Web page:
26 September 2023

Perfect Timing For Polestar

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By Paul Gover.

Polestar could not have picked a better time to lob its cars into Australia.

The whole country is worried about petrol prices and a growing number of people are looking towards electric as the solution – even in the short-ish term – to the challenges of 21st century motoring.

Against that backdrop, the battery-electric Polestar 2 is almost certain to be a sellout.

It’s a good price, starting from just on $60,000, and it has an enviable Volvo connection with backing – and technology – from Geely, one of China’s biggest car making conglomerates.

It goes head-to-head with the Tesla Model 3, which has been Australia’s top selling battery-electric car, but with a totally different body style and, thanks to a very recent price increase by the American maker, a significant bottom-line advantage.

Look at the Polestar2 and it’s instantly a Volvo.

Look inside the Polestar2 and it’s even more a Volvo.

Look under the skin of the Polestar 2 and you find . . . the Volvo XC40.

None of that is bad, and for many people it will be a significant drawcard. The same as a crossover body style that’s a kinda SUV and a kinda hatchback, a bit like the Ford Puma but without the youthful funk of the blue-oval baby.

Polestar is doing a full-on job for Australia with some smart ‘permission to buy’ items, from a seven-day money-back guarantee and sharp deals on finance to a guaranteed future value.

That is partly compensation for a new-age sales model that’s mostly online, although Polestar is currently mounting a major road-trip demonstration drive to put people behind the wheel.

Jumping into the Polestar 2, it’s impossible for me to ignore the evolution of the name and brand. How ironic that was once the muscle-car connection for Volvo, with some seriously quick sporty sedans, is now the electric halo?

It’s also impossible to ignore the Volvo connection, even without worrying about the XC40 chassis – that’s been hugely tweaked for the battery connection – under the skin.

The design is very Volvo and so is the impressive interior finishing work.

People buying into the Polestar lifestyle are most likely to be early adopters, since it’s not cheap or as advanced as upcoming Polestar models including a proper electric sports car.

But the pricing is sharp for the single-motor model with standard battery. For context, that means a front-wheel drive car with a single electric motor, a 69 kiloWatt-hour battery, 170 kiloWatts/330 Newton-metres, and a claimed range of 440 kilometres with a 0-100km/h sprint time of 7.4 seconds.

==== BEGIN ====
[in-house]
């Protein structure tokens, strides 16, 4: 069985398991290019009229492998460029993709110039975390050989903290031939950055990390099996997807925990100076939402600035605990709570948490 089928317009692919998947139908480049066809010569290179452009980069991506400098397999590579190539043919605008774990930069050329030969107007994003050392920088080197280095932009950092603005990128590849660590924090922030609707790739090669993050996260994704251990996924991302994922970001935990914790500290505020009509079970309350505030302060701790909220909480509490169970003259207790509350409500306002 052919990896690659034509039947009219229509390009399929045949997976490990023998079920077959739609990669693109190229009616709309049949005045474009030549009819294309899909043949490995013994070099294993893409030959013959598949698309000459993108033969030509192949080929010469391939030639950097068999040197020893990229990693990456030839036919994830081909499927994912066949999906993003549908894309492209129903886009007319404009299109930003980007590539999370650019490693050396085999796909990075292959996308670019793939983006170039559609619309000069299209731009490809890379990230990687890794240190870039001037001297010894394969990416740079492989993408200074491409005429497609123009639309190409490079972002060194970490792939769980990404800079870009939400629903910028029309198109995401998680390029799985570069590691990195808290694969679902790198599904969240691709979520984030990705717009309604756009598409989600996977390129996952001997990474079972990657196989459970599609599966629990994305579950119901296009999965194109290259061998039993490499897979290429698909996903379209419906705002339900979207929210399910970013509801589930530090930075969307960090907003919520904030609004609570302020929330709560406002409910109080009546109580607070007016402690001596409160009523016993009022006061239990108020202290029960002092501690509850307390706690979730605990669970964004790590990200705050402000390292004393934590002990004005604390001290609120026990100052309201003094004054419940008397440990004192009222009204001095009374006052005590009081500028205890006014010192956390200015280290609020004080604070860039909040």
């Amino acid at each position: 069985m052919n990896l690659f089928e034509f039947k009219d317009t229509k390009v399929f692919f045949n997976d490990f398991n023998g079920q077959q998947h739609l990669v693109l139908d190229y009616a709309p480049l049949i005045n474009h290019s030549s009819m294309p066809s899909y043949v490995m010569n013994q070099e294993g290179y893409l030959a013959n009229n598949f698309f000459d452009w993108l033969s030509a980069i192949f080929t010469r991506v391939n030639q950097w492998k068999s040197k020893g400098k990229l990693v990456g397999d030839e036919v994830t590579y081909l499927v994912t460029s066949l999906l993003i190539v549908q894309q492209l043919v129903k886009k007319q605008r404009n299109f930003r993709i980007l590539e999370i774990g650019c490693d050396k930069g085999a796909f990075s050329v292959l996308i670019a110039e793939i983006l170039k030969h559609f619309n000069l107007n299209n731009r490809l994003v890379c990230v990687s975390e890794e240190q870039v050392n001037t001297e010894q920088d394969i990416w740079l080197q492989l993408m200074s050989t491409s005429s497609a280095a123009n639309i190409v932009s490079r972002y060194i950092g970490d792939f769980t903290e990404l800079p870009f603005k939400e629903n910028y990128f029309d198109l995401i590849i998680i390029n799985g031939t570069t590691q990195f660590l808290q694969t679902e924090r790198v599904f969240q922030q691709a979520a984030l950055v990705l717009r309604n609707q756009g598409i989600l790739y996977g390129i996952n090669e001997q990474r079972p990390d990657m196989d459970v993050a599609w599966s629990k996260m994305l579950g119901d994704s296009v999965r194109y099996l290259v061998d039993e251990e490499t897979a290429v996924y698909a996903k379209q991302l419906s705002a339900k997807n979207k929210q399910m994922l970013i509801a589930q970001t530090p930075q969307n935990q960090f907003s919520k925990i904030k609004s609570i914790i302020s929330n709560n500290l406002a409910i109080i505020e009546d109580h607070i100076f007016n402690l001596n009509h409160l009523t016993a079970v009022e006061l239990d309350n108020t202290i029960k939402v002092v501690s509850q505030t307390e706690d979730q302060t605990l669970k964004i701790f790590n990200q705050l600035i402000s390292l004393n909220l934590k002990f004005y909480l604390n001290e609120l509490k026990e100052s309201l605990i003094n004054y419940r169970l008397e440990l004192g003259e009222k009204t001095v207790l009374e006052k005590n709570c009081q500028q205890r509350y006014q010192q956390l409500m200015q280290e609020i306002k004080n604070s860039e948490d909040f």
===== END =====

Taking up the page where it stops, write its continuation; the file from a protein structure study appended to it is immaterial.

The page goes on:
Going all the way up the line to a twin-motor model with all-wheel drive and the biggest battery means more than 480 kilometres of range, 300 kiloWatts of power, 4.7 seconds to 100km/h, and a basic price of $69,990 before on-roads.

There are options package, including the Pilot Package – that should be standard but would hurt the bait of the basic price – with radar cruise control, brilliant Pixel headlamps and a 360-degree parking camera system.

Even the basic car gets an 11.2-inch vertical infotainment screen and punch 250-watt sound system, as well as an electric tailgate, dual-zone aircon and 19-inch alloys.

One big surprise – actually it’s giant – is there is no starter key. Sit down with the remote key inside the cabin and the car is ready to go, thanks to a pressure sensor – Polestar flat refuses to disclose the trigger figure – in the driver’s seat.

After sampling both the single and dual-motor models, the sweet spot is (no surprise) the long-range battery with single motor. That means a basic price of $64,900.

The range is well over 500 kilometres and that’s more than enough for almost everyone, particular with regular home top-ups, while the performance is crisp without going crazy.

The dual-motor Polestar 2 is seriously fast in a straight line, like all electric cars, without remotely rivalling the Porsche Taycan which is a personal benchmark. But who needs that in an SUV-ish family car.

It also ticks the safety box with a 5-star ANCAP score.

The all-round package is smart and sensible, good value for a current electric car, and – although not remotely as futuristic in style or execution as the Hyundai Ioniq 5 – easy to recommend to someone considering a Tesla 3.

The Polestar is a convincing electric car with a proven automotive heritage, not just a futuristic science experiment, and that means it will go well in Australia and lay the foundation for a brand which promises a big future.


Position: design-driven electric car

Price: from $63,000 drive-away

Engine: electric motor

Power: 170kW/330Nm

Transmission: single-speed front-wheel drive

Plus: great design, quality, electric

Minus: new sales model, not a clean-sheet car

THE TICK: A smart choice

Score: 8.5/10

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